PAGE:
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Changing Sleep Positions Unlikely To Harm Baby In Pregnancy

A recent study reveals that there's no correlation between the sleeping positions of pregnant women and adverse effects on their child.

Along with the gynecologist, almost every second person advises pregnant women on multiple things. One of the most common advice includes sleeping on the left side to avoid the risk of stillbirth or insufficient blood flow to the fetus. But research conducted with 8700 women during the first 30 weeks of pregnancy signified that women sleeping on left, right, or back ways are equally likely or unlikely to face adverse circumstances. The study revealed that approximately 22 percent of these women were found to have experienced severe pregnancy complications irrespective of their sleeping positions.

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“We can reassure women that through 30 weeks of pregnancy, different sleep positions are safe," said study lead author Dr. Robert Silver, chairman of obstetrics and gynecology at the University of Utah School of Medicine. But because the study didn't include women past 30 weeks, they couldn't make a conclusive declaration regarding the last 10 weeks of pregnancy. This research is set to be published in the October issue of Obstetrics & Gynecology.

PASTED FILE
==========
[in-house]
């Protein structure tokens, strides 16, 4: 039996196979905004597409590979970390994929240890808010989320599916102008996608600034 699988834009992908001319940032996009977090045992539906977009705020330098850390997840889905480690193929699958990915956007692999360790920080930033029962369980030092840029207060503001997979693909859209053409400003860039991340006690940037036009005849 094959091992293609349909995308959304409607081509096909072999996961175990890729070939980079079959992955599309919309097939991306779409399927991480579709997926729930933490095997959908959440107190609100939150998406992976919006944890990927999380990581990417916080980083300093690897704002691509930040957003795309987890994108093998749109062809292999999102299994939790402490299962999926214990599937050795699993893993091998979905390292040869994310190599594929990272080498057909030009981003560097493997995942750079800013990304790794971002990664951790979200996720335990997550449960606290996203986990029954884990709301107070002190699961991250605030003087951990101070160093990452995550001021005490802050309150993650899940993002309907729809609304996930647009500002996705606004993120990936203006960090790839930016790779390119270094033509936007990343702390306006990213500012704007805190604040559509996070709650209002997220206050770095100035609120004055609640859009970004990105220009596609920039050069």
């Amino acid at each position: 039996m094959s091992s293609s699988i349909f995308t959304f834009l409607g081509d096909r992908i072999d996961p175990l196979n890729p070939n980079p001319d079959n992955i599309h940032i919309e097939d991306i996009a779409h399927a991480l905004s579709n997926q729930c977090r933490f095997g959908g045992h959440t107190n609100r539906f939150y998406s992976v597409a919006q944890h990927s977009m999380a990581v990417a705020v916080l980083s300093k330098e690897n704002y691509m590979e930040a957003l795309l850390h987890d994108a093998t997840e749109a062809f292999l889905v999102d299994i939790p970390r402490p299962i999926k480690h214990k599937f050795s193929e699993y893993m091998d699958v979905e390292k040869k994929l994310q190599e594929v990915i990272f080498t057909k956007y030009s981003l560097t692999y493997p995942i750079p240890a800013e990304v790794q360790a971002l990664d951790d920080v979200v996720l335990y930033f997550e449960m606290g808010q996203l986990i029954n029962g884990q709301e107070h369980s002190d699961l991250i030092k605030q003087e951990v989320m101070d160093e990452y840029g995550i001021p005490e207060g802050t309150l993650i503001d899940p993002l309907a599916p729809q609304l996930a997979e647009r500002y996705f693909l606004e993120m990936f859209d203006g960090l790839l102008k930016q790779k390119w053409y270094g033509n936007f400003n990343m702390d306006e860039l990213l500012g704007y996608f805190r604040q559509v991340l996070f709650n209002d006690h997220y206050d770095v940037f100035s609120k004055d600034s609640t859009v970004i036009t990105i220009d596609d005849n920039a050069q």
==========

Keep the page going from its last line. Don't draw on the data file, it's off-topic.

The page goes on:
Different answers were given when asked the reason as to why pregnant women are asked to sleep on their left side. Dr. Nathan Fox- an associate clinical professor in obstetrics, gynecology and reproductive science at the Icahn School of Medicine at Mount Sinai in New York City- explained that the amount of blood flow is considerably reduced if a pregnant woman lies flat on her back. This is because, with the continuous growth of the fetus, the baby and the uterus make a significant part of the body, which then increases the possibility of compressing blood vessels when the woman lies flat on the back. This causes decreased blood flow, which leads to stillbirths or a drop in the baby's heartbeat.

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The results were analyzed in terms of a number of adverse pregnancy outcomes- including stillbirth, high blood pressure disorders, or having a smaller baby for his or her gestational age. Dr. Silver said that this research should be performed during later stages of pregnancy to find if the results are the same.

“Women should try to sleep in whatever position is most comfortable for them," Fox said. "And we [the medical community] need to be cautious when giving recommendations about what to do in everyday life. Consider what is the evidence supporting that recommendation."

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This is undoubtedly a relief for most pregnant mothers, as they already face lots of discomfort and inconvenience throughout pregnancy. But until the time comes when we have updates regarding the later stage of pregnancy, it's better to avoid any issues and follow your gynecologist’s advice.

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